Dolby Chadwick Gallery is pleased to announce a two-person exhibition featuring the art of Danae Mattes (b. 1958) and Stephen De Staebler (1933-2011). As evidenced by their shared use of geologic motifs and emphasis on the organic properties of their materials—in this case, clay—both Mattes and De Staebler are deeply inspired by nature and the landscape. Engaging elements of landscape also allows both to ask questions about the human experience and to reflect on the human condition more broadly: how did we get here? Where do we go? As organic matter ourselves, what is our relationship to the rich, elemental body known as Earth? Two Geologies brings Mattes and De Staebler’s art into conversation in order to tease out these questions. While the selected works’ motivating concerns often run parallel to each other—threads that existed even prior to the artists’ marriage—they also occasionally diverge in visceral albeit complementary ways.
For Mattes, the self in relationship to the environment has always served as a central fulcrum for her work. She maintains that the body, especially its vast network of circulatory channels and respiratory functions, mirrors the earth’s geologic and ecologic processes on a smaller scale. As such, the act of experiencing and discovering a particular landscape engages an act of self-discovery: as the landscape reveals itself, so too does the self.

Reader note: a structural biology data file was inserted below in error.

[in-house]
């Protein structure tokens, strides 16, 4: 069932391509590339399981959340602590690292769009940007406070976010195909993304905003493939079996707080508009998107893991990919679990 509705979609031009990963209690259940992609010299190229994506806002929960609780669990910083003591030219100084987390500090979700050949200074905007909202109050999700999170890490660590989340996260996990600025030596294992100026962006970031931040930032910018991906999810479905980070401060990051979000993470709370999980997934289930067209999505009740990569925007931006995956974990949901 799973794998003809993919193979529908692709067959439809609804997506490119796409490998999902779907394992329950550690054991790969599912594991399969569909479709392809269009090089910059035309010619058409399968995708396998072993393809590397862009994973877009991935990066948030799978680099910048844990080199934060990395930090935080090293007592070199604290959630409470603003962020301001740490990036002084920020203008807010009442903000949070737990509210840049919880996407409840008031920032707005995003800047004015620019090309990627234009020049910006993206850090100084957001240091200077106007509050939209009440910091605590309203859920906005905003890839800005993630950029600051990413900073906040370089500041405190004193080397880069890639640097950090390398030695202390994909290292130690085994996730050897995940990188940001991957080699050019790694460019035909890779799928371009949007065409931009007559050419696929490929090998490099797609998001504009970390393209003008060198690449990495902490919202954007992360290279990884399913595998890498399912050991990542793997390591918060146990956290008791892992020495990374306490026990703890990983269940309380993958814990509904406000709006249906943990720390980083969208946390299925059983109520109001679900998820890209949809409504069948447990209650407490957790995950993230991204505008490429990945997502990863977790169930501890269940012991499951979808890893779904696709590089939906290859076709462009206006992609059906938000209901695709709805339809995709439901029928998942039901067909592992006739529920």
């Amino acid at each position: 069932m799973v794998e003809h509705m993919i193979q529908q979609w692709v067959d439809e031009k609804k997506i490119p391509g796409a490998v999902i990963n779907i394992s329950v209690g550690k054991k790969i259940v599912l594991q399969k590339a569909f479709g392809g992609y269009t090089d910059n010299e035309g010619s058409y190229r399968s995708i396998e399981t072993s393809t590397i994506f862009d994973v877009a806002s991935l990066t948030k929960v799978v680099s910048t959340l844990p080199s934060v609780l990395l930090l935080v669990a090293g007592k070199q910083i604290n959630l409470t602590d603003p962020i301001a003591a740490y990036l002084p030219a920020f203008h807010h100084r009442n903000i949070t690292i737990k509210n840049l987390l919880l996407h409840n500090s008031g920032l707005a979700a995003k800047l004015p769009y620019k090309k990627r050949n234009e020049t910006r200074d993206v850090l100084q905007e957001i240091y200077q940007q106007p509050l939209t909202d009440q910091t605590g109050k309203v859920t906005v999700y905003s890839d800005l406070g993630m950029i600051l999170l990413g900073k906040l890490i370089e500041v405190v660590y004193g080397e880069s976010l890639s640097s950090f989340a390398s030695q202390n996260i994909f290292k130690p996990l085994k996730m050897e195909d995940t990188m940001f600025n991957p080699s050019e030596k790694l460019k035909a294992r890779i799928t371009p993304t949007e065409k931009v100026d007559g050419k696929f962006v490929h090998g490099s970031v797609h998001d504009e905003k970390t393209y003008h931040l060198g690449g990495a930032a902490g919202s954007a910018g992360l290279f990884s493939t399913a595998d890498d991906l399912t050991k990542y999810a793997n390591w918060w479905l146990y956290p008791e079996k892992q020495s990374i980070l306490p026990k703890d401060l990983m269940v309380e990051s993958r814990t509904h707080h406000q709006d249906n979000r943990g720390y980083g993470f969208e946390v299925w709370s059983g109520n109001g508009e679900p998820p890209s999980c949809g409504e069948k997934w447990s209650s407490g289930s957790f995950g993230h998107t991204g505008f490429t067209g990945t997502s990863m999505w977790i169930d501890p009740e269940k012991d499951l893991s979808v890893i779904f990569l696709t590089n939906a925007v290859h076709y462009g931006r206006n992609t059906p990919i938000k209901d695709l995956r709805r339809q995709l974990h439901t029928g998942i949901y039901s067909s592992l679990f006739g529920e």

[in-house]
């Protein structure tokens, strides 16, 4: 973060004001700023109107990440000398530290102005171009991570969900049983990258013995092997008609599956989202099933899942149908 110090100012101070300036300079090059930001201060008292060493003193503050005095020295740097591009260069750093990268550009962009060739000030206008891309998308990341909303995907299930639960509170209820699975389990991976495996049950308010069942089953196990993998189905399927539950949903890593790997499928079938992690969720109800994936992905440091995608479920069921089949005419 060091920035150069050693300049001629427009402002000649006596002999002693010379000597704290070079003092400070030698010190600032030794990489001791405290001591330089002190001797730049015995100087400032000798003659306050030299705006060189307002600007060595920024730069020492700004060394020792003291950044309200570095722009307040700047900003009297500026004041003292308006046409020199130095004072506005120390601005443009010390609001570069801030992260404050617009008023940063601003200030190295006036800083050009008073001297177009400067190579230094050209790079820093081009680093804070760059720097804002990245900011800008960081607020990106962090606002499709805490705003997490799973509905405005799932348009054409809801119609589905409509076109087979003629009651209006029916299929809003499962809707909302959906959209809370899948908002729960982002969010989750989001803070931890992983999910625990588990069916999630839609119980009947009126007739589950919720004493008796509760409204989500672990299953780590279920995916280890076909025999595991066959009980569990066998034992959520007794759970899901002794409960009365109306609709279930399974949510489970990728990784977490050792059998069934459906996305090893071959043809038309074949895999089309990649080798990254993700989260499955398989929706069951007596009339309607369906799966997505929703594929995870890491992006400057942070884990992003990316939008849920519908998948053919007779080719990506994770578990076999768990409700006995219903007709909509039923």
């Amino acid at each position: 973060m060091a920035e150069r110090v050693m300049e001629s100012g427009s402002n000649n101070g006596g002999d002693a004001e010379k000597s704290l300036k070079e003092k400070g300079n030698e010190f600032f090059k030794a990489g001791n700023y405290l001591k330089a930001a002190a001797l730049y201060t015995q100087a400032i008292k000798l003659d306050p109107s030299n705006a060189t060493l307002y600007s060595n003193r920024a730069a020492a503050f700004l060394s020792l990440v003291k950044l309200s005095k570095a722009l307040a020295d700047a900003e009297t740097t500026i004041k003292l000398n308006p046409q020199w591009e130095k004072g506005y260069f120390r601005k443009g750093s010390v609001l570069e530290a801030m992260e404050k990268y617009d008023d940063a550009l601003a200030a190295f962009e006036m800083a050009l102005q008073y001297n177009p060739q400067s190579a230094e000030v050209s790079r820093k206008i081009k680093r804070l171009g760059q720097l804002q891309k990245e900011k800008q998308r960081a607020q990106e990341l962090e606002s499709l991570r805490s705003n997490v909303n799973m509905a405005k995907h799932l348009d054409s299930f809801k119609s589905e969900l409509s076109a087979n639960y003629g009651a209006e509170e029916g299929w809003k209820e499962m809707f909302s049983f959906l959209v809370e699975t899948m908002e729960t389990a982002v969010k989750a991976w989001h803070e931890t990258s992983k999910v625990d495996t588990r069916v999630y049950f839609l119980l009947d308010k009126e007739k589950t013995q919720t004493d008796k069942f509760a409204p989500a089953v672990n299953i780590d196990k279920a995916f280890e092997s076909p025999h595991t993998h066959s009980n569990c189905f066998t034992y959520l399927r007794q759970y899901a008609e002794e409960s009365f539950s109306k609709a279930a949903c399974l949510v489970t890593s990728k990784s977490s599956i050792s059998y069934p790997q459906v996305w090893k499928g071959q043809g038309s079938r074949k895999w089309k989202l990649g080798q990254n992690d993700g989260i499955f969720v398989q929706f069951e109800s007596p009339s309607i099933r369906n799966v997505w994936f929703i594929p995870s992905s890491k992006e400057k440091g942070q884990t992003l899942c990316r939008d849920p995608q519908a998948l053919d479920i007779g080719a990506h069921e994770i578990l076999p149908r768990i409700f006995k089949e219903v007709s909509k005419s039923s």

Mattes’s abstract, mixed-media wall objects are created using clay, paper, and pigment on canvas. Through years of experimentation, Mattes has developed a working process that enables her to deftly capture alluvial action, erosion, evaporation, and reformation. The viewer immediately notices how her surfaces evoke dry, cracked riverbeds: a pocket of deep cleavages, such as the one in Estuary III (2013), dramatically erupts near the center of the composition, as if a hot sun desiccated the clay at a breakneck pace. And yet, water is still evident. Imprints of dried, pigment-rich rivulets run down the face of the canvas, providing directional contrast (the fractal cracks were born horizontally, the drips, vertically) while adding a layer of geologic complexity. Finally, the hint of a horizon line automatically creates a space for the viewer to either directly or indirectly infer a human presence. By placing the self in the context of the work, Mattes hopes viewers develop unique, personal relationships to what they see—relationships that are their own despite having been prompted by her universalizing aesthetic.